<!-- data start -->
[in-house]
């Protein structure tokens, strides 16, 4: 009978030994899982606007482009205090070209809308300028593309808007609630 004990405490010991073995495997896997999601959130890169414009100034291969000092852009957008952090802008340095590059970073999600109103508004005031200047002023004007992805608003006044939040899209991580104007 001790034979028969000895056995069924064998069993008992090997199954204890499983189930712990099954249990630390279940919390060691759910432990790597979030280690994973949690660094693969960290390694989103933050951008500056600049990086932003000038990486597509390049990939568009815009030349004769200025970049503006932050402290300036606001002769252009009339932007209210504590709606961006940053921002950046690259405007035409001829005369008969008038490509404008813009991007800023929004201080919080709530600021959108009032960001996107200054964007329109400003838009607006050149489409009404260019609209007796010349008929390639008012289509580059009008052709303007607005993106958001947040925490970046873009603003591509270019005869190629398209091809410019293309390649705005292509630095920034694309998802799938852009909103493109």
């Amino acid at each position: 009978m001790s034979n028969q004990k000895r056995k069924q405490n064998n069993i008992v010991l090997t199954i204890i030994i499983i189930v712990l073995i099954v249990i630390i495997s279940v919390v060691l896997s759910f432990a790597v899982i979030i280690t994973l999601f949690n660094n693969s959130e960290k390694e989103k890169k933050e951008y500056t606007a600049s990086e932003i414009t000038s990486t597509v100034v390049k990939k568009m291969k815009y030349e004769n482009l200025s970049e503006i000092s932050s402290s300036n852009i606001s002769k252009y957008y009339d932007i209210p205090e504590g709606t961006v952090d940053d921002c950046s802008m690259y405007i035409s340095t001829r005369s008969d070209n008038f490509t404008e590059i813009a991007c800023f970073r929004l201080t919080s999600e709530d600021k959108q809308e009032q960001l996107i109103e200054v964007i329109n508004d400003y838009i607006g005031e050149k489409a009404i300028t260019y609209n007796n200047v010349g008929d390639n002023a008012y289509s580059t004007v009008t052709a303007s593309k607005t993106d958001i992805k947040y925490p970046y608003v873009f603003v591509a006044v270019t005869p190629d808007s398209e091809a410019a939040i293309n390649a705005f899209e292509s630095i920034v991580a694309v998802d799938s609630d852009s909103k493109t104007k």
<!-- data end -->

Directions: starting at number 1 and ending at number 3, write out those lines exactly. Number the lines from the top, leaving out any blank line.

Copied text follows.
[in-house]
């Protein structure tokens, strides 16, 4: 009978030994899982606007482009205090070209809308300028593309808007609630 004990405490010991073995495997896997999601959130890169414009100034291969000092852009957008952090802008340095590059970073999600109103508004005031200047002023004007992805608003006044939040899209991580104007 001790034979028969000895056995069924064998069993008992090997199954204890499983189930712990099954249990630390279940919390060691759910432990790597979030280690994973949690660094693969960290390694989103933050951008500056600049990086932003000038990486597509390049990939568009815009030349004769200025970049503006932050402290300036606001002769252009009339932007209210504590709606961006940053921002950046690259405007035409001829005369008969008038490509404008813009991007800023929004201080919080709530600021959108009032960001996107200054964007329109400003838009607006050149489409009404260019609209007796010349008929390639008012289509580059009008052709303007607005993106958001947040925490970046873009603003591509270019005869190629398209091809410019293309390649705005292509630095920034694309998802799938852009909103493109």
């Amino acid at each position: 009978m001790s034979n028969q004990k000895r056995k069924q405490n064998n069993i008992v010991l090997t199954i204890i030994i499983i189930v712990l073995i099954v249990i630390i495997s279940v919390v060691l896997s759910f432990a790597v899982i979030i280690t994973l999601f949690n660094n693969s959130e960290k390694e989103k890169k933050e951008y500056t606007a600049s990086e932003i414009t000038s990486t597509v100034v390049k990939k568009m291969k815009y030349e004769n482009l200025s970049e503006i000092s932050s402290s300036n852009i606001s002769k252009y957008y009339d932007i209210p205090e504590g709606t961006v952090d940053d921002c950046s802008m690259y405007i035409s340095t001829r005369s008969d070209n008038f490509t404008e590059i813009a991007c800023f970073r929004l201080t919080s999600e709530d600021k959108q809308e009032q960001l996107i109103e200054v964007i329109n508004d400003y838009i607006g005031e050149k489409a009404i300028t260019y609209n007796n200047v010349g008929d390639n002023a008012y289509s580059t004007v009008t052709a303007s593309k607005t993106d958001i992805k947040y925490p970046y608003v873009f603003v591509a006044v270019t005869p190629d808007s398209e091809a410019a939040i293309n390649a705005f899209e292509s630095i920034v991580a694309v998802d799938s609630d852009s909103k493109t104007k």